The modernization of Islam in contemporary Chechnya (weekly review)
By Dzhambulat Are
GROZNY, Chechnya – On January 15 Mufti Sultan-Khadzhi Mirzayev met with President Ramzan Kadyrov and informed him of plans to modernize the organization which he heads.
The Chechen Mufti is of the opinion that modern Islamic clergy should be familiar with the achievements of modern civilization. Today’s mullahs must have an understanding of information technology, and should be as well acquainted with the products of Microsoft as he is with the Sunna and hadiths of the Prophet Muhammad. Higher education alone is not enough for members of the muftiate, Mirzayev believes. They are required when necessary to perform the work of teacher, judge and prosecutor – and so, in the proposals of the reform, an Islamic cleric is seen as a universal policeman, able to control all spheres of public and private life. On the pretext of modernization, Mirzayev plans to carry out a large-scale purge of individuals who fail to meet certain criteria.
It may perhaps be worth noting that surveillance is a favourite activity of Chechnya’s mullahs, kadis (Islamic judges) and other members of the Spiritual Administration. They eagerly invade the privacy of the republic’s citizens and spy on the students, who have been ordered to wear special “Islamic” dress. The mullahs also play a keen and active role in supervising the republic’s roads, helping the traffic police to reduce the number of motor accidents.
Under Kadyrov’s leadership the Mufti has gradually more or less become the country’s second-in-command. The President’s officials are as afraid of the Mufti as they are of the President himself.
The star of the current Chechen Mufti Sultan-Khadzhi Mirzayev, who was formerly the Chair of the republic’s Supreme Sharia Court, was already ascending on the horizon during the military operations in the republic. None of his predecessors were able to concentrate so much power and money in their hands. At one time Mirzayev was considered to be Maskhadov’s man, but at the same time he gained the reputation of a Wahhabite who dreamt of establishing the way of life that the Taliban had introduced in Afghanistan.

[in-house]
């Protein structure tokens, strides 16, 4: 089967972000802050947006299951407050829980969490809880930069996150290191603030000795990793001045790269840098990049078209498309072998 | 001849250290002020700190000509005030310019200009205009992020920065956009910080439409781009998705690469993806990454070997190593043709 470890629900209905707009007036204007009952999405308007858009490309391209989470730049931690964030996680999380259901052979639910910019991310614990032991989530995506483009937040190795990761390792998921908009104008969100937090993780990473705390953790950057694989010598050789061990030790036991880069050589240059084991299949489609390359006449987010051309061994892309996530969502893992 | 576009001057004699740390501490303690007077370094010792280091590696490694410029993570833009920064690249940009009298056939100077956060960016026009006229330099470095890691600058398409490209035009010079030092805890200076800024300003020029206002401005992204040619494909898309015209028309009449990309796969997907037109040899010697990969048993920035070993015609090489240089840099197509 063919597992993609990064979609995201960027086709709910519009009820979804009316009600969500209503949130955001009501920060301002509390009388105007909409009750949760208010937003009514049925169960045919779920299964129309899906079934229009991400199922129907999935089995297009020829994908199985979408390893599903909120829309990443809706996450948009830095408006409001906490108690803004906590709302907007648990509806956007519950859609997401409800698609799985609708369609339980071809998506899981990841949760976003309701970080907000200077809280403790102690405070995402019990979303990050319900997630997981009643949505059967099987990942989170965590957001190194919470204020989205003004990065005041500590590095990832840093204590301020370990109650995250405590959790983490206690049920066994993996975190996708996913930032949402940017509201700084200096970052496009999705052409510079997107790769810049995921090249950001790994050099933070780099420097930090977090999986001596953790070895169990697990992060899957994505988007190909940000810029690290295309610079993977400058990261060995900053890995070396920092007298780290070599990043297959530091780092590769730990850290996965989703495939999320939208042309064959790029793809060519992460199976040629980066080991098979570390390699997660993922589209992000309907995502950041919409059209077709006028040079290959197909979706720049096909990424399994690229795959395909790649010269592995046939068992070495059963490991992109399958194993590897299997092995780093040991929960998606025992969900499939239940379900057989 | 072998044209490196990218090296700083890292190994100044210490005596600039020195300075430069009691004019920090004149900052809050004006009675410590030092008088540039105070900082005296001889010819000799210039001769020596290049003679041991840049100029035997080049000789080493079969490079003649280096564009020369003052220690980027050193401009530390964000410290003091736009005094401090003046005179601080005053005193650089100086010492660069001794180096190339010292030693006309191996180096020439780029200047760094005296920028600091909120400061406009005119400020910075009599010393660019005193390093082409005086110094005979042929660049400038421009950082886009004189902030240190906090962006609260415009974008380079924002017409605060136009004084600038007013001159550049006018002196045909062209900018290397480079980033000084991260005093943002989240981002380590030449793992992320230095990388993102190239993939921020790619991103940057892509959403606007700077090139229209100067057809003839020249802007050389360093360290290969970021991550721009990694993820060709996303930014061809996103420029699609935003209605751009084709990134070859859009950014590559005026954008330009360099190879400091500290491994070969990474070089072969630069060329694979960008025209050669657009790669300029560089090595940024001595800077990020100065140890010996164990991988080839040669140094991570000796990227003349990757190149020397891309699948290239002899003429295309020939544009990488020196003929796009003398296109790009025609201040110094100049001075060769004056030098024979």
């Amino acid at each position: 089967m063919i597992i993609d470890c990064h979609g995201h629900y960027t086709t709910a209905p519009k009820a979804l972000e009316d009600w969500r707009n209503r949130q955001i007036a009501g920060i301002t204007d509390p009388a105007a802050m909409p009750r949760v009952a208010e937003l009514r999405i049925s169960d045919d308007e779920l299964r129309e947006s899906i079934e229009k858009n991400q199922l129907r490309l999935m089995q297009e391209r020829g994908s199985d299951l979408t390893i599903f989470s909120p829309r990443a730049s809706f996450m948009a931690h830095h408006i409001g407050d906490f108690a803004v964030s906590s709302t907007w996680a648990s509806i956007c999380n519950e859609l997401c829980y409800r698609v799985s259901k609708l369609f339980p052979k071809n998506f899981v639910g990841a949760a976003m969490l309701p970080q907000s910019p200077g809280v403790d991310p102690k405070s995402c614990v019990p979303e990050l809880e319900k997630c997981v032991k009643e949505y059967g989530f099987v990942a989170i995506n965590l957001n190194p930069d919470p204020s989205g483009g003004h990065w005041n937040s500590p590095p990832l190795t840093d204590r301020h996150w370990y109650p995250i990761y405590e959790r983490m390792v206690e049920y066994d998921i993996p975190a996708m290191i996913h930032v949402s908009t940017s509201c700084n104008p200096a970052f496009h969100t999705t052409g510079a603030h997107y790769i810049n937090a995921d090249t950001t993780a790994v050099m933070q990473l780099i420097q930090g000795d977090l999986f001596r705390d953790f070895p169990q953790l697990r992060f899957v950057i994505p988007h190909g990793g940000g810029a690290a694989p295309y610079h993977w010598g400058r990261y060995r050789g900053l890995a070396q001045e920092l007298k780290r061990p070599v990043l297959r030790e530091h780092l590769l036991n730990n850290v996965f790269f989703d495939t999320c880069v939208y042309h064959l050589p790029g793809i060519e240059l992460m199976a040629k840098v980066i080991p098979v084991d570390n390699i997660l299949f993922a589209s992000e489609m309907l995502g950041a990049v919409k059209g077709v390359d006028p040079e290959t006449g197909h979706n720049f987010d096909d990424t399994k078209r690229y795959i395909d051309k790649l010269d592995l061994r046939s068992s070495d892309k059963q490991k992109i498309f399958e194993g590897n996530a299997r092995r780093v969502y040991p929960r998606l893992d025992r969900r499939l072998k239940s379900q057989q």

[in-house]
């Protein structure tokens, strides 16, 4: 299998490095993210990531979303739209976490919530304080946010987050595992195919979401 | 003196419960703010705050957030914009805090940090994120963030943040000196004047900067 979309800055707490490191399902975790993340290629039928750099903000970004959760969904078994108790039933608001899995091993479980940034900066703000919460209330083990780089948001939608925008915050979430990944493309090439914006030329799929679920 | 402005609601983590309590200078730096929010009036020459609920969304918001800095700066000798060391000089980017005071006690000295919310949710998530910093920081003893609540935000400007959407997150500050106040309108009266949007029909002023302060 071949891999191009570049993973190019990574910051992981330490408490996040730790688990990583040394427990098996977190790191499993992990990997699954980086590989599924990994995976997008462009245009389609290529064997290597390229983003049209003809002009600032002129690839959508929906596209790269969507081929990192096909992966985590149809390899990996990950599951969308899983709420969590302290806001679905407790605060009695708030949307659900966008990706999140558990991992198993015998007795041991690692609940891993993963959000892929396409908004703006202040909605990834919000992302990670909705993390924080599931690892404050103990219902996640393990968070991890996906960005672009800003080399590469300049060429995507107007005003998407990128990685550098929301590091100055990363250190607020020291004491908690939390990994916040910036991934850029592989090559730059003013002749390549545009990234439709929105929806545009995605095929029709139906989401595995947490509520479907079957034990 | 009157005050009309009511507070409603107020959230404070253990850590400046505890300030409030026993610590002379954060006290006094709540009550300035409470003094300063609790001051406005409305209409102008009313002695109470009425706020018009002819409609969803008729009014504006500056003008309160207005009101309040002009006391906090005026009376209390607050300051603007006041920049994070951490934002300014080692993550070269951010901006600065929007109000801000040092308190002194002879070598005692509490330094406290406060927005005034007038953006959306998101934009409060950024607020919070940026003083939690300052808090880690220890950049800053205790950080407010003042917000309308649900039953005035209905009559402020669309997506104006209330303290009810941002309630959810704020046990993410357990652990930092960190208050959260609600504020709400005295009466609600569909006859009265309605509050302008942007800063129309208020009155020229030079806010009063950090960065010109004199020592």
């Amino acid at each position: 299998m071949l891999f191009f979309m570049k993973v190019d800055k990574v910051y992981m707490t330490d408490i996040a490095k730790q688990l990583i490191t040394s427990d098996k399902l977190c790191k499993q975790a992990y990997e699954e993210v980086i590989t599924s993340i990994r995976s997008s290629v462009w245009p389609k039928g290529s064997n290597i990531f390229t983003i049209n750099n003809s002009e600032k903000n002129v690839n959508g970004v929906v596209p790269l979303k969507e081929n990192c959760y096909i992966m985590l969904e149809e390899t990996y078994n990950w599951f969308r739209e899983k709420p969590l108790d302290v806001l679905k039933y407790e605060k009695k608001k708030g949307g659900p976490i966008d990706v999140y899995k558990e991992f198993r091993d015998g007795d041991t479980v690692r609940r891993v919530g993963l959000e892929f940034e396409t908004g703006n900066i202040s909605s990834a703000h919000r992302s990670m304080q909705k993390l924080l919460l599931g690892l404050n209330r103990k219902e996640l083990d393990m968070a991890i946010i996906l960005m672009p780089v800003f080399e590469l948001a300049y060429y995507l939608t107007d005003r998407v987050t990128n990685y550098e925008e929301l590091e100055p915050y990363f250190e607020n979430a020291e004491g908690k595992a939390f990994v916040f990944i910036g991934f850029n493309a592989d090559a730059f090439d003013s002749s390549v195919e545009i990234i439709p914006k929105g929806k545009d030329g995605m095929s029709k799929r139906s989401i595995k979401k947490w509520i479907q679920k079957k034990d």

Many people still hold him responsible for the terror that has been unleashed by the Sharia police in the republic. Mirzayev himself says that the public executions, which shocked the entire civilized world, were carried out by his predecessor Shamsuddin Batukayev, who fled to a Middle East country at the beginning of the second Chechen war.
It is evident that Mufti Mirzayev intends to strengthen the organization still further, turning it into a genuine branch of the special services responsible for purity of thought and loyalty to Kadyrov. For this reason a veritable manna from heaven – or from Kadyrov’s pockets – seems to have descended on him. The President’s concern for the republic’s Spiritual Administration is doubtless not unconnected with his awareness of the threats that may face his government in the foreseeable future if the battle for the souls of the territory’s inhabitants is lost.
A modern office has been built for the Chechen Muftiate, with the latest technology and the most expensive equipment. The Mufti and his staff have at their disposal the largest mosque in Grozny (a copy of Turkey’s Blue Mosque), the Islamic University, a library and other facilities.
To all of this the other day Ramzan Kadyrov brought eight of Mirzayev’s colleagues, muftis of neighbouring republics, thus hinting at Chechnya’s new pre-eminence as the centre of the Islamic revival in the North Caucasus – something he did not tire of pointing out to his beloved guests.
The only fly in the ointment is the fact that the Wahhabites still remain undefeated. And as the muftis of the North Caucasus republics have promised to wage an all-out war on them, this task may take many long years to complete.
The photograph is borrowed from the website of Novaya Gazeta.
Previous weekly reviews can be read at http://www.watchdog.cz/weekly.
(Translation by DM)
(P/T) RELATED ARTICLES:
· The Spiritual Administration of Muslims of the Chechen Republic